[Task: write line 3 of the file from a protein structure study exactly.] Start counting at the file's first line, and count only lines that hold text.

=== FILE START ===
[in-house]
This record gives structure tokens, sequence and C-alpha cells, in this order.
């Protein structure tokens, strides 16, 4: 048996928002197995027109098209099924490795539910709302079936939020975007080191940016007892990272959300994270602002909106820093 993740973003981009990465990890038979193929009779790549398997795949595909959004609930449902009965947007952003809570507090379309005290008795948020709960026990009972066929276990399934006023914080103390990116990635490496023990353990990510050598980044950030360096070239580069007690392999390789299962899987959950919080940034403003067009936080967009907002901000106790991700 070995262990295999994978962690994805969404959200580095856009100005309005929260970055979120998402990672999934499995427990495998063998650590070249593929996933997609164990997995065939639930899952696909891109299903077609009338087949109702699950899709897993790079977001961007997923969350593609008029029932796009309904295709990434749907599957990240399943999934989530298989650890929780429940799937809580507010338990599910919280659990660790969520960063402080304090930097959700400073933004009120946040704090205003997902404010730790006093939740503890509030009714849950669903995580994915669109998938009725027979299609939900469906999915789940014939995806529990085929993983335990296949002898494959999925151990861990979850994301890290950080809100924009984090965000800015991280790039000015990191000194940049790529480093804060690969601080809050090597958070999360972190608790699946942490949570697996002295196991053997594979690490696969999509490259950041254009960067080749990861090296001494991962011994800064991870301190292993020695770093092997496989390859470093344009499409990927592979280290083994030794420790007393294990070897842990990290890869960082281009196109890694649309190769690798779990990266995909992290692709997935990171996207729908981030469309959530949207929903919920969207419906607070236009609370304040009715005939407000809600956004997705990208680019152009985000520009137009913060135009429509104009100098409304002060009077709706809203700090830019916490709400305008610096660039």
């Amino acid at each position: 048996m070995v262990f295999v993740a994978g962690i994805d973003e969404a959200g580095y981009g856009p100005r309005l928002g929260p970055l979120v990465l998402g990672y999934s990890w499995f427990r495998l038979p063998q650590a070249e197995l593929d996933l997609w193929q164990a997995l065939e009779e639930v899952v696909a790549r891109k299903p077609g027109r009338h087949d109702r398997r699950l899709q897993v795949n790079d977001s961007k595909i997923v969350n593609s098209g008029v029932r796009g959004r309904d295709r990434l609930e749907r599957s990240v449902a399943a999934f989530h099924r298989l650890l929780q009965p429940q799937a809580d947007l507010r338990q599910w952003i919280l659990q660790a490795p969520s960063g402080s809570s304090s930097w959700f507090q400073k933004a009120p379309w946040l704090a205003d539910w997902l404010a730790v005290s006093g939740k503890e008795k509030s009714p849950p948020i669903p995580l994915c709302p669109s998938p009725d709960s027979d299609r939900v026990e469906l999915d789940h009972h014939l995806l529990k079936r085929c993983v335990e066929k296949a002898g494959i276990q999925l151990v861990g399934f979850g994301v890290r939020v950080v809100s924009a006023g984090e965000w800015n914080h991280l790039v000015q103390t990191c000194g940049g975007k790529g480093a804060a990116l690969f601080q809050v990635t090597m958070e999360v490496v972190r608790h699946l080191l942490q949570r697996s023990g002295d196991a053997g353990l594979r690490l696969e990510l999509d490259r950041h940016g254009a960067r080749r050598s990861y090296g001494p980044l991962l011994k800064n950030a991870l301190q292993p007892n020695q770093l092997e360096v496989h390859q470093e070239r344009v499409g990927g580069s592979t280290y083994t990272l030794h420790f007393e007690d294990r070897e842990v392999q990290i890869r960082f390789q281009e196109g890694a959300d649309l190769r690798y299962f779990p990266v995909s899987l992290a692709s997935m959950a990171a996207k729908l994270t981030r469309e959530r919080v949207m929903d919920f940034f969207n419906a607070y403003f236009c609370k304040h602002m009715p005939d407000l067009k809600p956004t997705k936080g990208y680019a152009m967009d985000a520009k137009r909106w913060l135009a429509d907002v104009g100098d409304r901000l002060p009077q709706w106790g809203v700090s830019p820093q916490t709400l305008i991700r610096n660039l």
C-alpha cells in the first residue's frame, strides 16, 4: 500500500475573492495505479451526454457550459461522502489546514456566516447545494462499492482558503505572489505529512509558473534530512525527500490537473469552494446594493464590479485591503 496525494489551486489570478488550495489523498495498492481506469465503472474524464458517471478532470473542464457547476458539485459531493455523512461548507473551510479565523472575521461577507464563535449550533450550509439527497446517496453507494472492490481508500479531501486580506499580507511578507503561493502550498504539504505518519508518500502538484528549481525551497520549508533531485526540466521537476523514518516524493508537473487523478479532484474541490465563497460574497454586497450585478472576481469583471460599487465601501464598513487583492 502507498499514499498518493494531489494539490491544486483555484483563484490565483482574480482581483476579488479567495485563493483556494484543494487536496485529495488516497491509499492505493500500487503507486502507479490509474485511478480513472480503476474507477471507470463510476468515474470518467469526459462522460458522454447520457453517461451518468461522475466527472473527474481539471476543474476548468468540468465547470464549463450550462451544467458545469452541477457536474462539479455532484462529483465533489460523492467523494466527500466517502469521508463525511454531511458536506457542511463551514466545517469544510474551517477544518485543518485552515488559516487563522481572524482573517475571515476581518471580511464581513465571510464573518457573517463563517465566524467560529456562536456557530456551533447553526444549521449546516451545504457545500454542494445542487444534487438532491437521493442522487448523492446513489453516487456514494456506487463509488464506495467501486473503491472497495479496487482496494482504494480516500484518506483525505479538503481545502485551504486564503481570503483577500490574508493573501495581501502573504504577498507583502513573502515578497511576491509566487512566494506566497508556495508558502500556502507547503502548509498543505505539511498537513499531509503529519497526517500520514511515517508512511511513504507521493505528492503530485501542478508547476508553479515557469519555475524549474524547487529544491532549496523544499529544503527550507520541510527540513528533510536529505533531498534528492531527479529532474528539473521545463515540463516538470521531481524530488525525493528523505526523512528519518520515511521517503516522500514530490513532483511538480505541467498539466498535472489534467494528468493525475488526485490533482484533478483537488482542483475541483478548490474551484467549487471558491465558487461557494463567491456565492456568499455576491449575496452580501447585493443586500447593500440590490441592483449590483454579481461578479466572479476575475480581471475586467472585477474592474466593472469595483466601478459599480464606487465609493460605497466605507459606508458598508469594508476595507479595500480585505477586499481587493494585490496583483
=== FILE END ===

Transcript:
């Protein structure tokens, strides 16, 4: 048996928002197995027109098209099924490795539910709302079936939020975007080191940016007892990272959300994270602002909106820093 993740973003981009990465990890038979193929009779790549398997795949595909959004609930449902009965947007952003809570507090379309005290008795948020709960026990009972066929276990399934006023914080103390990116990635490496023990353990990510050598980044950030360096070239580069007690392999390789299962899987959950919080940034403003067009936080967009907002901000106790991700 070995262990295999994978962690994805969404959200580095856009100005309005929260970055979120998402990672999934499995427990495998063998650590070249593929996933997609164990997995065939639930899952696909891109299903077609009338087949109702699950899709897993790079977001961007997923969350593609008029029932796009309904295709990434749907599957990240399943999934989530298989650890929780429940799937809580507010338990599910919280659990660790969520960063402080304090930097959700400073933004009120946040704090205003997902404010730790006093939740503890509030009714849950669903995580994915669109998938009725027979299609939900469906999915789940014939995806529990085929993983335990296949002898494959999925151990861990979850994301890290950080809100924009984090965000800015991280790039000015990191000194940049790529480093804060690969601080809050090597958070999360972190608790699946942490949570697996002295196991053997594979690490696969999509490259950041254009960067080749990861090296001494991962011994800064991870301190292993020695770093092997496989390859470093344009499409990927592979280290083994030794420790007393294990070897842990990290890869960082281009196109890694649309190769690798779990990266995909992290692709997935990171996207729908981030469309959530949207929903919920969207419906607070236009609370304040009715005939407000809600956004997705990208680019152009985000520009137009913060135009429509104009100098409304002060009077709706809203700090830019916490709400305008610096660039």